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THE original plan of this work was to comprise

all the beautiful Poetry in the English language, from the time of Henry VIII. and Queen Elizabeth, (when the excellence of our poets began to fix the language,) down to the present time. But the limits to which the Editor was confined, rendered it impossible ; much fine poetry was unavoidably to be excluded: this has constituted one great difficulty, and must be the excuse for many of the omissions.

The selections from the minor ancient poets, are chiefly taken from a small volume published in 1790, entitled Specimens of the Early English Poets. With respect to the moderns, the Editor has not attempted to come down lower than Cowper.

The arrangement which has been adopted, (of placing all the poems of one author together, and classing the poets according to the time in which they flourished,) is the most obvious, and the best calculated to show the gradual alterations in our language, and the improvement in our versification, if not in our poetry. A division under se. parate heads, must generally be fanciful. length of the selections from each poet, has been as much as possible proportioned to his excellence: and where all the fine poems of an author could not be admitted, those have been chosen which are most generally admired. No selections from our Epic, and other long poems, are admitted,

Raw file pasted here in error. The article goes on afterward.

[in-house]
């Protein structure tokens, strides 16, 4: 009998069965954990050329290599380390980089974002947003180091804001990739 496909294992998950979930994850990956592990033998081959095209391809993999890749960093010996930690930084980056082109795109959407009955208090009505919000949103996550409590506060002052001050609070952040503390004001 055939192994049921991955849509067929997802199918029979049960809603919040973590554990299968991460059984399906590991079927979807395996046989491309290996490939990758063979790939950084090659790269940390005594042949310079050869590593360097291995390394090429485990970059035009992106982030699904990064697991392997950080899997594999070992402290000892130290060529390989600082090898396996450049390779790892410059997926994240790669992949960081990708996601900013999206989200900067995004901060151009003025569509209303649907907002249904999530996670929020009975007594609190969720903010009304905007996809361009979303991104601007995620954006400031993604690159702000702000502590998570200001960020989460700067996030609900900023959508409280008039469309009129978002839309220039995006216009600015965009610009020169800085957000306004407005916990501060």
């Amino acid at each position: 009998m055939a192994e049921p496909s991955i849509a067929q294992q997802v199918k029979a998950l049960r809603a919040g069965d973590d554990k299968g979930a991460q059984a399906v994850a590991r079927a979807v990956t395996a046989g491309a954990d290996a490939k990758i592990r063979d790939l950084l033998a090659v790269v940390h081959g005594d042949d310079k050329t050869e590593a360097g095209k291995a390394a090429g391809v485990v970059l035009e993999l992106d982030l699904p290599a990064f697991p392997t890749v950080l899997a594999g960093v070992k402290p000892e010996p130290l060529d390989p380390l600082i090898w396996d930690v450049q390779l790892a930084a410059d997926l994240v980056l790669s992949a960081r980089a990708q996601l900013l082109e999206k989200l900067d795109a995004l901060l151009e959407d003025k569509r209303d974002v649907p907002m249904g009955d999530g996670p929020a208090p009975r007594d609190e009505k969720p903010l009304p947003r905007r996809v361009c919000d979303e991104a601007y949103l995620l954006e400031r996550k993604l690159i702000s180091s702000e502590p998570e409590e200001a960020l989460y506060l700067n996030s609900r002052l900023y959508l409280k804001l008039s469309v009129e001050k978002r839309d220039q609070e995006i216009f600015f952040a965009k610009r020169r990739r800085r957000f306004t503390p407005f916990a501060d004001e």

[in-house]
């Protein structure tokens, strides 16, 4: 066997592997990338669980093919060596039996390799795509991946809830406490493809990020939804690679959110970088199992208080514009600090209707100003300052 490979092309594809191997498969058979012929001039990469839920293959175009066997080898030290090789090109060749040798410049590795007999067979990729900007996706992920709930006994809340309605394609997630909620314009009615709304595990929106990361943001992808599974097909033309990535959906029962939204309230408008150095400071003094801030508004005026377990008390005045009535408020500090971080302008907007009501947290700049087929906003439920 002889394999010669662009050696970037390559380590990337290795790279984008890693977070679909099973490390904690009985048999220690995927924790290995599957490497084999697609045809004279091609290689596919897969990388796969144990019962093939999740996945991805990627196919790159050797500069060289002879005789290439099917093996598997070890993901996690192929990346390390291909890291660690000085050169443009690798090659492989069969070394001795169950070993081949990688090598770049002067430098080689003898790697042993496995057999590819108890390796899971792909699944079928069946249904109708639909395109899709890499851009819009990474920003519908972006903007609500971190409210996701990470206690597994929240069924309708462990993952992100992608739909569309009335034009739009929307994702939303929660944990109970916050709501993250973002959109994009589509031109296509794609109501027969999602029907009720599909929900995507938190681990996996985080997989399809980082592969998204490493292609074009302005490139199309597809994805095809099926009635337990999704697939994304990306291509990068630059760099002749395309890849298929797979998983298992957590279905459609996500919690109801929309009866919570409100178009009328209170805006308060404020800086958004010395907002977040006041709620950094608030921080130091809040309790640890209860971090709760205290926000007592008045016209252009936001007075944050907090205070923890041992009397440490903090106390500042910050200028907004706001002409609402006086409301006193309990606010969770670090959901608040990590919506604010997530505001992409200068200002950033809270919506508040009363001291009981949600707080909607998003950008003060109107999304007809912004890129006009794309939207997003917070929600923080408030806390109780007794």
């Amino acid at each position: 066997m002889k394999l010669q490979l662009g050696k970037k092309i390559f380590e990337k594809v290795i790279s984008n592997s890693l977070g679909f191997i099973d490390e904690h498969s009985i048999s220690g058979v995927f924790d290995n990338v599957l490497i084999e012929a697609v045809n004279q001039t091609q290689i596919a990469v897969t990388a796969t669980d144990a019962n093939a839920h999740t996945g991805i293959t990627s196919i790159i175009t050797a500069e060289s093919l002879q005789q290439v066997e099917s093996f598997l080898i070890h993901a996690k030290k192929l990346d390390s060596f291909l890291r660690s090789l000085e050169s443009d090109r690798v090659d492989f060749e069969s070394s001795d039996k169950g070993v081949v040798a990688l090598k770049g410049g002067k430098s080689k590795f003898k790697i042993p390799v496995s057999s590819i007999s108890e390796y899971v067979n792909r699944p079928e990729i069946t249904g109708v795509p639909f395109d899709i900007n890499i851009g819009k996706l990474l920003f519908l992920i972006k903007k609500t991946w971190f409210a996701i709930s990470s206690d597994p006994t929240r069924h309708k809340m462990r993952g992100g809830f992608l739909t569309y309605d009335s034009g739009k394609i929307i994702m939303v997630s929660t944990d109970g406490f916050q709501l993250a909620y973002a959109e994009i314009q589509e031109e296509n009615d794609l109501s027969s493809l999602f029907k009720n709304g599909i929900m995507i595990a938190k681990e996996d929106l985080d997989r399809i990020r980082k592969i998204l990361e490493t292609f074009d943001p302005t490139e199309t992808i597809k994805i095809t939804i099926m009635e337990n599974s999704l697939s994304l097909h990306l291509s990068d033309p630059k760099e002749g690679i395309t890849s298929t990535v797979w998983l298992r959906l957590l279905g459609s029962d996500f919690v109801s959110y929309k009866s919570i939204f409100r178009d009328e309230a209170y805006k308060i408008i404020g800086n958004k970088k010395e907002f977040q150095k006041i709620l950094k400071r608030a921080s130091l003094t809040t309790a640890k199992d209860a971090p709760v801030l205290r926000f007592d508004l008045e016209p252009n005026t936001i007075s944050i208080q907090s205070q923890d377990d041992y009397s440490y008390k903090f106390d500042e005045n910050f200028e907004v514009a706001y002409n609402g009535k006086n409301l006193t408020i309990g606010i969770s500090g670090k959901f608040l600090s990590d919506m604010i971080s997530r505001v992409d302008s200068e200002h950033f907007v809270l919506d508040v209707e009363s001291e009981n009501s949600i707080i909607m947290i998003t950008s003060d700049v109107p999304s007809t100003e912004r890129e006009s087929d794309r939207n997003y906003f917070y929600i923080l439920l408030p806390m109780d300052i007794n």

The because it very much destroys the interest of the whole poem, to be first acquainted with the most beautiful parts: and even the passages selected lose much of their beauty, when given detached from the subject to which the poet had connected them. But this is not the case the parts of a poem are unconnected; or Tarn here several distinct, poems are written under one title, as the Night Thoughts of Young Independently of these objections, the admission of extracts from long poems, nust have excluded too many of the entire poems.

The Editor bas endeayoured as much as possible, to correct his own judgment by public opinion; and under that idea has admitted several poems, which he does not particularly admire. Therefore he cannot hope, that any one of his readers should find no poems he would wish to exclude; nor recollect others whose omission be may regret. If he does not find many such, the Editor will be more tlian satisfied. Novelty is not to be expected in a work of this kind : it could only be obtained by inserting the least known, and consequently the worst productions of our poets. If therefore the reader find nothing new, it will be an argument in favour of this Selection,

As it may be expected that something should be said concerning the utility of this work, on this ground the Editor has only to say, that the last edition of the British Poets, commencing from Milton only, contains nearly an 100 volumes, and is published at 10 Guineas.

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JS 119
Stort 119 to


Born in Died in
LORD SURREY. 1520–1547.
Ode. The soote season, that bud and bloom 1
Give place, ye lovers

ib. Sonnets. From Toscane came my Lady's 2 2 1) Set me e'en where the Sun doth parch 3

Alas! so all things now do hold ib.

LORD ROCHFORD. 1500–1536. My late, awake, perform the last

4 SIR THOMAS WYAT. 1503-1541. Since love will needs that I must love

5 Your looks so often cast

ib. ANONYMOUS. A man may live thrice Nestor's life

6 I see there is no sort

ib. From Gainmer Gurton's Needle.


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A strange passion of a lover
The Dole of Despair

Song.–Blow, blow thou Winter-wind



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